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Modesto Workers' Compensation Blog

Are you familiar with these dangerous tools?

Depending on your profession, you may use a variety of tools throughout your day. For example, if you work in construction, you rely on tools to improve efficiency and complete the task at hand in a timely manner.

Here are three of the most dangerous tools that workers can use:

  • Radial arm saw: Even though these are not as popular as they were in the past, many people, such as carpenters, still use them regularly. With a sharp, fast-moving blade inching toward you, any false move can result in a serious injury.
  • Angle grinder: It doesn't look like the most dangerous tool, but an angle grinder spins at a rate of 10,000 rounds per minute (RPM). When you add in attachments, such as a grinding wheel or wire brush, it's easy to see how it can cause injury.
  • Nail gun: A common tool in many industries, a nail gun fires on contact and with extreme power. For example, it has enough force to power nails through wood, shingles and many other materials. If a nail from one of these guns hits your body, it will cause injury or death.

Occupational ailments vs. repetitive trauma

Workers’ compensation is a benefits system that covers more than just injuries that occur after a workplace accident or while performing work-sanctioned activities. In California, it also covers trauma that develops from repetitive actions and prolonged exposure to occupational health hazards. Workers’ compensation claims involving cumulative and occupational hazard trauma are not as cut and dry or easy to navigate. 

Unlike specific injury cases where the cause of injury is often less difficult to ascertain, repetitive injuries and occupational ailments arise from nonspecific events and multiple issues that take time to develop. Many employers dispute the veracity of these claims to avoid paying out benefits. Employees who believe their work-related injuries are the result of time and multiple exposures should take time to review the basics of occupational illness and repetitive trauma and how they may pertain to their circumstances. 

Workers’ compensation and retaliation: Protect yourself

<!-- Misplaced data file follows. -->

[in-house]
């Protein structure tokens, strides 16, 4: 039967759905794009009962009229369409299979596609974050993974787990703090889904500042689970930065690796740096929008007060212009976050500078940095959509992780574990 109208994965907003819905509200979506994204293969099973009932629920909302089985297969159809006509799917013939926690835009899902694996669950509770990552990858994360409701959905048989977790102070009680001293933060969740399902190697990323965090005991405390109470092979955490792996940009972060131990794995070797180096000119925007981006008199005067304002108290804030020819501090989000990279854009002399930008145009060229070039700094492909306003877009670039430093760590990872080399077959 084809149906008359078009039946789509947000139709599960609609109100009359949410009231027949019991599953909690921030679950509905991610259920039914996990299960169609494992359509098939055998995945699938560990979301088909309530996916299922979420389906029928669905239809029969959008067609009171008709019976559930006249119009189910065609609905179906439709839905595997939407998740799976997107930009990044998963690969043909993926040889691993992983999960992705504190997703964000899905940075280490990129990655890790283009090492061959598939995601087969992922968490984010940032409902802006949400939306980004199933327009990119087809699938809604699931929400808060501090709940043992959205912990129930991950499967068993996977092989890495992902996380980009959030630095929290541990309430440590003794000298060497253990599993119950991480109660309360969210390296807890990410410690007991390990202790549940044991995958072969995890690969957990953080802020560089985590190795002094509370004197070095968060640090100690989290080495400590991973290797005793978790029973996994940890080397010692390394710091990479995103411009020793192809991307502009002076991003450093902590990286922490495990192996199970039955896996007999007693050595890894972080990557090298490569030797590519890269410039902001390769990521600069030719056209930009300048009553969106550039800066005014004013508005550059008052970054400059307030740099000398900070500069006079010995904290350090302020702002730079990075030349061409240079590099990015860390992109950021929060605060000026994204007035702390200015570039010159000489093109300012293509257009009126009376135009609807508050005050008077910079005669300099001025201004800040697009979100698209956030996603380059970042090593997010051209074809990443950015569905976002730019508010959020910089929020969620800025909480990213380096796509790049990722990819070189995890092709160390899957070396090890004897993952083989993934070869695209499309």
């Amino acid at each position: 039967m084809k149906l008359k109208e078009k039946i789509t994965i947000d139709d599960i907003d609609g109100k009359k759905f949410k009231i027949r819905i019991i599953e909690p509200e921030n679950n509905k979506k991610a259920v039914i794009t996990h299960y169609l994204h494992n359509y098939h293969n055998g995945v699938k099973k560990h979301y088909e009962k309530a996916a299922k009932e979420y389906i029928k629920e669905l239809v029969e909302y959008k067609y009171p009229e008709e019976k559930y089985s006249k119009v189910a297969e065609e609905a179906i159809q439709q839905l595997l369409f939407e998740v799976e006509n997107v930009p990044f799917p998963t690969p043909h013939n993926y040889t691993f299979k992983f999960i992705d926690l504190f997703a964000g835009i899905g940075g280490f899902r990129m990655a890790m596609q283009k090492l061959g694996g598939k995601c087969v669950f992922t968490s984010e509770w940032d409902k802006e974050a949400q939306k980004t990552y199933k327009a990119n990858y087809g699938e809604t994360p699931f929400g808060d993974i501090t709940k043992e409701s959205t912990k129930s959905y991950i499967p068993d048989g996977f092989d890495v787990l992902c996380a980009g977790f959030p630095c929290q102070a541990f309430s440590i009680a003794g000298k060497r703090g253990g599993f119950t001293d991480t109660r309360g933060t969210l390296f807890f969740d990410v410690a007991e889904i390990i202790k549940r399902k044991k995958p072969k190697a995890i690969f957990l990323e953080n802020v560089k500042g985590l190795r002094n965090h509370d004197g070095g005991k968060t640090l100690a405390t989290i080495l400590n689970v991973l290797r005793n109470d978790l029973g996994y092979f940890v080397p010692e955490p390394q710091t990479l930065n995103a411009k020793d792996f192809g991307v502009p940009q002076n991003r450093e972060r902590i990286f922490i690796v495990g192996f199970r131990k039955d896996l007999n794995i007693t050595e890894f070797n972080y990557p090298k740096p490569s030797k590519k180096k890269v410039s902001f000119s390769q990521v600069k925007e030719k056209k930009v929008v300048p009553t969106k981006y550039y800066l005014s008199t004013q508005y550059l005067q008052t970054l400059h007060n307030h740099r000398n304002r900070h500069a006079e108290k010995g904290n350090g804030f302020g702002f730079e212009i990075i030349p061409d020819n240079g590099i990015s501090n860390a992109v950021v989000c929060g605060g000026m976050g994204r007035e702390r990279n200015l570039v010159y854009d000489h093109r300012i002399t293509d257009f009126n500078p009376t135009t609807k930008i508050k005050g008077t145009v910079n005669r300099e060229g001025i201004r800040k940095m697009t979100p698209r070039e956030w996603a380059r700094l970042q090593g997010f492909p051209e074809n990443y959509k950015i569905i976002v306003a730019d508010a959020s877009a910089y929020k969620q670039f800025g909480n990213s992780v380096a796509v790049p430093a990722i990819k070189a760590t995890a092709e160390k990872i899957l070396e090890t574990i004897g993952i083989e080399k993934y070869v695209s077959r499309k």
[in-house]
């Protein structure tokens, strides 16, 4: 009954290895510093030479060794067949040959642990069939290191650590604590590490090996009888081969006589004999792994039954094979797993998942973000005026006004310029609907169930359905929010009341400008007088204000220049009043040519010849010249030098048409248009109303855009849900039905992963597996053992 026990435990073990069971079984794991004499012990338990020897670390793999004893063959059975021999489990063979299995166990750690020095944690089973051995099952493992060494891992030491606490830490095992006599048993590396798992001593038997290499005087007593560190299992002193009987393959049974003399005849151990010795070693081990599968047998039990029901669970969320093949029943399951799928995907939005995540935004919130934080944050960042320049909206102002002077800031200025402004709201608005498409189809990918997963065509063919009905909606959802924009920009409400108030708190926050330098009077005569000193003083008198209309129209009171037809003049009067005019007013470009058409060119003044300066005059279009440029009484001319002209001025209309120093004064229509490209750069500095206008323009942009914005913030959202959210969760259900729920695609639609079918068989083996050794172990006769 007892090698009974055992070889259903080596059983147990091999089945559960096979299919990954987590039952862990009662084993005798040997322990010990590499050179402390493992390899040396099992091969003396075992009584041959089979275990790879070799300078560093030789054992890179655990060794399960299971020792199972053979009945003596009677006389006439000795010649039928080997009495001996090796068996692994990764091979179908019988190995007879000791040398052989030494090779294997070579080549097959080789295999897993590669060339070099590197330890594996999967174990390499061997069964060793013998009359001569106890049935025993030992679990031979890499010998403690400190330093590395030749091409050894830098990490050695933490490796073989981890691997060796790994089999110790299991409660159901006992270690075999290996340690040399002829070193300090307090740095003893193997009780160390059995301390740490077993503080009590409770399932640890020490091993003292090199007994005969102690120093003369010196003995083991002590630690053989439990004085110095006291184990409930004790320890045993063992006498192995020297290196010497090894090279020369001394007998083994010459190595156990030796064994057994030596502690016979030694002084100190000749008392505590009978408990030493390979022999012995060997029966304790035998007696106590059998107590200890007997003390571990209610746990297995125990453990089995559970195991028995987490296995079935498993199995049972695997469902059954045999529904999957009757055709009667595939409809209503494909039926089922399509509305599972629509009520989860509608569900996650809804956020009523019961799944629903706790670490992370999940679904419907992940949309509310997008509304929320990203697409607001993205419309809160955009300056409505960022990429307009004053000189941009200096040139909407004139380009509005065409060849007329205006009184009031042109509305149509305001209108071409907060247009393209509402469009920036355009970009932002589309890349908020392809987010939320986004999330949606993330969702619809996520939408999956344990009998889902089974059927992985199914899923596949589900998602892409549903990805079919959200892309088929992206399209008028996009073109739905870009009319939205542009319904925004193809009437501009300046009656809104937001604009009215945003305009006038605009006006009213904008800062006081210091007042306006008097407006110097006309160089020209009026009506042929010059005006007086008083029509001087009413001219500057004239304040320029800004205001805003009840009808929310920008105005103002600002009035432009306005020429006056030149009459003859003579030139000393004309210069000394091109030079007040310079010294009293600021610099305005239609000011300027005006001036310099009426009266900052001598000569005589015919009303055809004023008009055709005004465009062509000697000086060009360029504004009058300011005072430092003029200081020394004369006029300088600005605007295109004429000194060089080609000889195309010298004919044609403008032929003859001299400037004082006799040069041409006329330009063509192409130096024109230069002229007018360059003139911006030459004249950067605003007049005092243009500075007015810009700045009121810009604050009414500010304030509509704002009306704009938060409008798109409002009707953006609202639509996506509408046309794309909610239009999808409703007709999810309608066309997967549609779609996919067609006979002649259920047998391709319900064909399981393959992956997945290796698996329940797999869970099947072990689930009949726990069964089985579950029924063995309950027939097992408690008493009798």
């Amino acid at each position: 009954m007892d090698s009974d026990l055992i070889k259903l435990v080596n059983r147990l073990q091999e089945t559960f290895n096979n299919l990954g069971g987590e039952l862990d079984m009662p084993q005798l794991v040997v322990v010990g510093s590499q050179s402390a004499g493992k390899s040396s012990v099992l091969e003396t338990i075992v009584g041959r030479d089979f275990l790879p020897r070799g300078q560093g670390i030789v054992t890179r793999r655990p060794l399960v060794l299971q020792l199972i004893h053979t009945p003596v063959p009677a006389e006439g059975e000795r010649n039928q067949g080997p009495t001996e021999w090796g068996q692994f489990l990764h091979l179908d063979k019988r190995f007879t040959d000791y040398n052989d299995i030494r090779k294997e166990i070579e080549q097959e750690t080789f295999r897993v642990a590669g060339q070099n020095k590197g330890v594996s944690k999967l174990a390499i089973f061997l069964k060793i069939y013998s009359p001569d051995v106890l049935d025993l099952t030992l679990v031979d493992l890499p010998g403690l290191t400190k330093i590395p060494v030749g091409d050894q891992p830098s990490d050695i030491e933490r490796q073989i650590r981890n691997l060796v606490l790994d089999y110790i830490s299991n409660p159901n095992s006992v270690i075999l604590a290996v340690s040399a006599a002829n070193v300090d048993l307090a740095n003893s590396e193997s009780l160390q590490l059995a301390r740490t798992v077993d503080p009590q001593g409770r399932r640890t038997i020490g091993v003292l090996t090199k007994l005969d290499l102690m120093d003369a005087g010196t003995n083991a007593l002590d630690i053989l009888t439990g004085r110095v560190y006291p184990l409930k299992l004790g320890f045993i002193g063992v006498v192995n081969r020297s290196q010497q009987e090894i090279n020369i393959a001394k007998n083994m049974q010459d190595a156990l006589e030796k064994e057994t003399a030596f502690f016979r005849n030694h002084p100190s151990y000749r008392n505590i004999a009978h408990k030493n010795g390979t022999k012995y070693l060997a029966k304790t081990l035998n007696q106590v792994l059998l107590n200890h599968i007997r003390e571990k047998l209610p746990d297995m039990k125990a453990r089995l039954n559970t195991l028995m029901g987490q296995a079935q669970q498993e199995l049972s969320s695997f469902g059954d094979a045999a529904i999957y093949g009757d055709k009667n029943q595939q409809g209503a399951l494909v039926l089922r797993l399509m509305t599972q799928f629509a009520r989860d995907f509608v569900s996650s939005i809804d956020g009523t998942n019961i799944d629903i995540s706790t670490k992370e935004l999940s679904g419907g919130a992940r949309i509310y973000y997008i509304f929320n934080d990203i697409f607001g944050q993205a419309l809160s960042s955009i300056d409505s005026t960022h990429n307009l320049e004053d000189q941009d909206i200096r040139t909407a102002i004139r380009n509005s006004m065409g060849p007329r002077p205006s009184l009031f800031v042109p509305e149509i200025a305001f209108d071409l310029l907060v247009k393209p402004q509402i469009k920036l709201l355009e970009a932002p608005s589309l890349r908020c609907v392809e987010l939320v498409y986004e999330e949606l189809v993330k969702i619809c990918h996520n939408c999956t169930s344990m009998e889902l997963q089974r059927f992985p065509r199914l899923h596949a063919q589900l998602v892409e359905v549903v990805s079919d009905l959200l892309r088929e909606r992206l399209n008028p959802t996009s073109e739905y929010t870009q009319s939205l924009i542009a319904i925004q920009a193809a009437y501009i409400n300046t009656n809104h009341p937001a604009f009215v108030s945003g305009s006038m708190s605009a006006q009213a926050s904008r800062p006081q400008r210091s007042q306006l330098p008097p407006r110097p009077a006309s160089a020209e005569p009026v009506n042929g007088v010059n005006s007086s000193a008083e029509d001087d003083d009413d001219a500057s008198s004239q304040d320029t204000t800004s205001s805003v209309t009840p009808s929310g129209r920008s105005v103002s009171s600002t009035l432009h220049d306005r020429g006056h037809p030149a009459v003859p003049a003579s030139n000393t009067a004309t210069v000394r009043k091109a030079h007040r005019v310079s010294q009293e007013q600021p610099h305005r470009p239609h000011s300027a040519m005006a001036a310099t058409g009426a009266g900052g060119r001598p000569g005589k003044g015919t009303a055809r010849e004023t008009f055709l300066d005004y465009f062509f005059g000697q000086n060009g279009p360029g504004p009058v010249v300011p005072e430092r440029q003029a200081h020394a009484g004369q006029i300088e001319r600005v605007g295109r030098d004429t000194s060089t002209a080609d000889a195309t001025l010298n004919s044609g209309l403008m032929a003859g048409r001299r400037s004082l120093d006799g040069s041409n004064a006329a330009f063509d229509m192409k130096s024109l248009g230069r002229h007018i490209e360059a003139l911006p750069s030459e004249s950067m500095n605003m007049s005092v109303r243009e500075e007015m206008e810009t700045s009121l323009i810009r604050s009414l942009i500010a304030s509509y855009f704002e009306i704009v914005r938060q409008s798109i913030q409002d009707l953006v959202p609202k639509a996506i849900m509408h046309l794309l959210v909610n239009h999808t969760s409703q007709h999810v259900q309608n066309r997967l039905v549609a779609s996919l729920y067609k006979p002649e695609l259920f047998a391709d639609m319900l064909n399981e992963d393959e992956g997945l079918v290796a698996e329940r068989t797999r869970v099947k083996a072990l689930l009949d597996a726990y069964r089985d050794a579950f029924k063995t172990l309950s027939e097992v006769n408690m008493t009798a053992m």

If you're injured on the job, you may find yourself in position to file a claim for workers' compensation benefits. While this gives you financial peace of mind, it doesn't necessarily remove all the stress from your life.

For example, you may have concerns about workers' compensation retaliation. Even though there are laws in place to protect employees, some employers don't take kindly to those who file a claim for workers' compensation benefits.

A back strain requires more treatment than many people think

A back strain is a painful, uncomfortable injury that makes it difficult to live your life. For example, if you suffer a back strain at work, you may come to find that you're unable to do your job until you make a full recovery.

Fortunately, there are many ways to treat a back strain, including the following:

  • Ice your back: Doing this several times per day, for the first two to three days after the accident, will help reduce pain and swelling.
  • Apply heat: After two to three days of ice, use heat therapy to loosen your muscles and provide pain relief.
  • Use some form of support: For example, a belt can help support your back, giving it time to recover.
  • Partake in physical therapy: Not only does this help you regain your strength, but it can also improve flexibility while helping prevent future injuries.

How to prevent dehydration when working outdoors

Even if you're used to working outdoors, it doesn't mean you can't become dehydrated. It's imperative to understand the common signs of dehydration, as well as the steps you can take to prevent trouble.

Here are some tips for preventing dehydration when working outdoors:

  • Drink up before your day begins: Before you ever hit the job site, do your best to drink as much water as possible. This will prepare you for the day to come.